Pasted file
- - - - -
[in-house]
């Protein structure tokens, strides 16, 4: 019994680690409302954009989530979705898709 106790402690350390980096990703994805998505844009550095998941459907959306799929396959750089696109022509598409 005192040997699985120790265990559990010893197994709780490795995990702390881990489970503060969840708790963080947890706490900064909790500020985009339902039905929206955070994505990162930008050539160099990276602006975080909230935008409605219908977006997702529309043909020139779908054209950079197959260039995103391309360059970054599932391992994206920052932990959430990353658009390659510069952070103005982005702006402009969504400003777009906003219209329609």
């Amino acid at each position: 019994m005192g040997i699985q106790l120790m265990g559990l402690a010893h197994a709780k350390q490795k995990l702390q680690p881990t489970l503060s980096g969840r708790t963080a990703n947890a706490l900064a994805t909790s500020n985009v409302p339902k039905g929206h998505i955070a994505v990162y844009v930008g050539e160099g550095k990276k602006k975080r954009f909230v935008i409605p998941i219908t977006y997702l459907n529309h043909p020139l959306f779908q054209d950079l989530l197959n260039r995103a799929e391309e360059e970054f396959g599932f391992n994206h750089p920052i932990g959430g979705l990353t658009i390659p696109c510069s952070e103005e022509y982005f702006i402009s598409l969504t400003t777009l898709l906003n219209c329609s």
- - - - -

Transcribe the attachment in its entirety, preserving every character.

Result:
[in-house]
């Protein structure tokens, strides 16, 4: 019994680690409302954009989530979705898709 106790402690350390980096990703994805998505844009550095998941459907959306799929396959750089696109022509598409 005192040997699985120790265990559990010893197994709780490795995990702390881990489970503060969840708790963080947890706490900064909790500020985009339902039905929206955070994505990162930008050539160099990276602006975080909230935008409605219908977006997702529309043909020139779908054209950079197959260039995103391309360059970054599932391992994206920052932990959430990353658009390659510069952070103005982005702006402009969504400003777009906003219209329609």
């Amino acid at each position: 019994m005192g040997i699985q106790l120790m265990g559990l402690a010893h197994a709780k350390q490795k995990l702390q680690p881990t489970l503060s980096g969840r708790t963080a990703n947890a706490l900064a994805t909790s500020n985009v409302p339902k039905g929206h998505i955070a994505v990162y844009v930008g050539e160099g550095k990276k602006k975080r954009f909230v935008i409605p998941i219908t977006y997702l459907n529309h043909p020139l959306f779908q054209d950079l989530l197959n260039r995103a799929e391309e360059e970054f396959g599932f391992n994206h750089p920052i932990g959430g979705l990353t658009i390659p696109c510069s952070e103005e022509y982005f702006i402009s598409l969504t400003t777009l898709l906003n219209c329609s």